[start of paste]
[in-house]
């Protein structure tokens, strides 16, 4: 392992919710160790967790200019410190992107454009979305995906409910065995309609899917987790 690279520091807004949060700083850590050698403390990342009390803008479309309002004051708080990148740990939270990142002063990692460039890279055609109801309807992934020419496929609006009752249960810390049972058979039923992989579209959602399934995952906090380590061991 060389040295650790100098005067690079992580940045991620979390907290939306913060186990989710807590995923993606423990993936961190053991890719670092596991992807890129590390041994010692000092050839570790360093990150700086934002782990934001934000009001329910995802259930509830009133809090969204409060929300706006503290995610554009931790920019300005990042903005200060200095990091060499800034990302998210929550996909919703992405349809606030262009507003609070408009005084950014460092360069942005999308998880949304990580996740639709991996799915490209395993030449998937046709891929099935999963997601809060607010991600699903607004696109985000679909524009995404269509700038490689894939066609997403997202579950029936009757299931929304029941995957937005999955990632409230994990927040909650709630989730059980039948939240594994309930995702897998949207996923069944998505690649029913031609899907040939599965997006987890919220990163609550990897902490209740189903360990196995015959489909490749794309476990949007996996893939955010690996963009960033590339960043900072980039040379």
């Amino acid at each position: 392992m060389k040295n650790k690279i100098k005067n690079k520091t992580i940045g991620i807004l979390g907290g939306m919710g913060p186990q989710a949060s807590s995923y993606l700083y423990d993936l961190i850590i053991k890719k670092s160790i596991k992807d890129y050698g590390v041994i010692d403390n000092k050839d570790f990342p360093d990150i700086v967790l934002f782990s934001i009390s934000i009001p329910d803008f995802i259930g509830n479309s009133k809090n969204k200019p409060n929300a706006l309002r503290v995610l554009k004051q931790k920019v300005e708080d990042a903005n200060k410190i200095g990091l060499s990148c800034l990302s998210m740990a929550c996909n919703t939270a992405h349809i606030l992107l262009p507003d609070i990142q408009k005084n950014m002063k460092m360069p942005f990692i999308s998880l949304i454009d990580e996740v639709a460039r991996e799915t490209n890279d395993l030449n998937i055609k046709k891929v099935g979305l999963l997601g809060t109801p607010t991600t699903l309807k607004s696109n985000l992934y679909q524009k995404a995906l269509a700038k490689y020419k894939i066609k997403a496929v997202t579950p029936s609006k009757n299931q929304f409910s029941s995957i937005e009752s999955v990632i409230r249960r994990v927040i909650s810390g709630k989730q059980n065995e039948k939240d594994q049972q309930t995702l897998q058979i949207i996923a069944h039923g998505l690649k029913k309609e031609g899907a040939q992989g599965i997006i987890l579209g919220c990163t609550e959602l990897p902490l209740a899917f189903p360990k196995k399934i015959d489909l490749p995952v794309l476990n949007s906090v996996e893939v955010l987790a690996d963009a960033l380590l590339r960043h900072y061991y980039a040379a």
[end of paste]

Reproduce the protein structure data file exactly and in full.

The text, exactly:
[in-house]
């Protein structure tokens, strides 16, 4: 392992919710160790967790200019410190992107454009979305995906409910065995309609899917987790 690279520091807004949060700083850590050698403390990342009390803008479309309002004051708080990148740990939270990142002063990692460039890279055609109801309807992934020419496929609006009752249960810390049972058979039923992989579209959602399934995952906090380590061991 060389040295650790100098005067690079992580940045991620979390907290939306913060186990989710807590995923993606423990993936961190053991890719670092596991992807890129590390041994010692000092050839570790360093990150700086934002782990934001934000009001329910995802259930509830009133809090969204409060929300706006503290995610554009931790920019300005990042903005200060200095990091060499800034990302998210929550996909919703992405349809606030262009507003609070408009005084950014460092360069942005999308998880949304990580996740639709991996799915490209395993030449998937046709891929099935999963997601809060607010991600699903607004696109985000679909524009995404269509700038490689894939066609997403997202579950029936009757299931929304029941995957937005999955990632409230994990927040909650709630989730059980039948939240594994309930995702897998949207996923069944998505690649029913031609899907040939599965997006987890919220990163609550990897902490209740189903360990196995015959489909490749794309476990949007996996893939955010690996963009960033590339960043900072980039040379």
């Amino acid at each position: 392992m060389k040295n650790k690279i100098k005067n690079k520091t992580i940045g991620i807004l979390g907290g939306m919710g913060p186990q989710a949060s807590s995923y993606l700083y423990d993936l961190i850590i053991k890719k670092s160790i596991k992807d890129y050698g590390v041994i010692d403390n000092k050839d570790f990342p360093d990150i700086v967790l934002f782990s934001i009390s934000i009001p329910d803008f995802i259930g509830n479309s009133k809090n969204k200019p409060n929300a706006l309002r503290v995610l554009k004051q931790k920019v300005e708080d990042a903005n200060k410190i200095g990091l060499s990148c800034l990302s998210m740990a929550c996909n919703t939270a992405h349809i606030l992107l262009p507003d609070i990142q408009k005084n950014m002063k460092m360069p942005f990692i999308s998880l949304i454009d990580e996740v639709a460039r991996e799915t490209n890279d395993l030449n998937i055609k046709k891929v099935g979305l999963l997601g809060t109801p607010t991600t699903l309807k607004s696109n985000l992934y679909q524009k995404a995906l269509a700038k490689y020419k894939i066609k997403a496929v997202t579950p029936s609006k009757n299931q929304f409910s029941s995957i937005e009752s999955v990632i409230r249960r994990v927040i909650s810390g709630k989730q059980n065995e039948k939240d594994q049972q309930t995702l897998q058979i949207i996923a069944h039923g998505l690649k029913k309609e031609g899907a040939q992989g599965i997006i987890l579209g919220c990163t609550e959602l990897p902490l209740a899917f189903p360990k196995k399934i015959d489909l490749p995952v794309l476990n949007s906090v996996e893939v955010l987790a690996d963009a960033l380590l590339r960043h900072y061991y980039a040379a």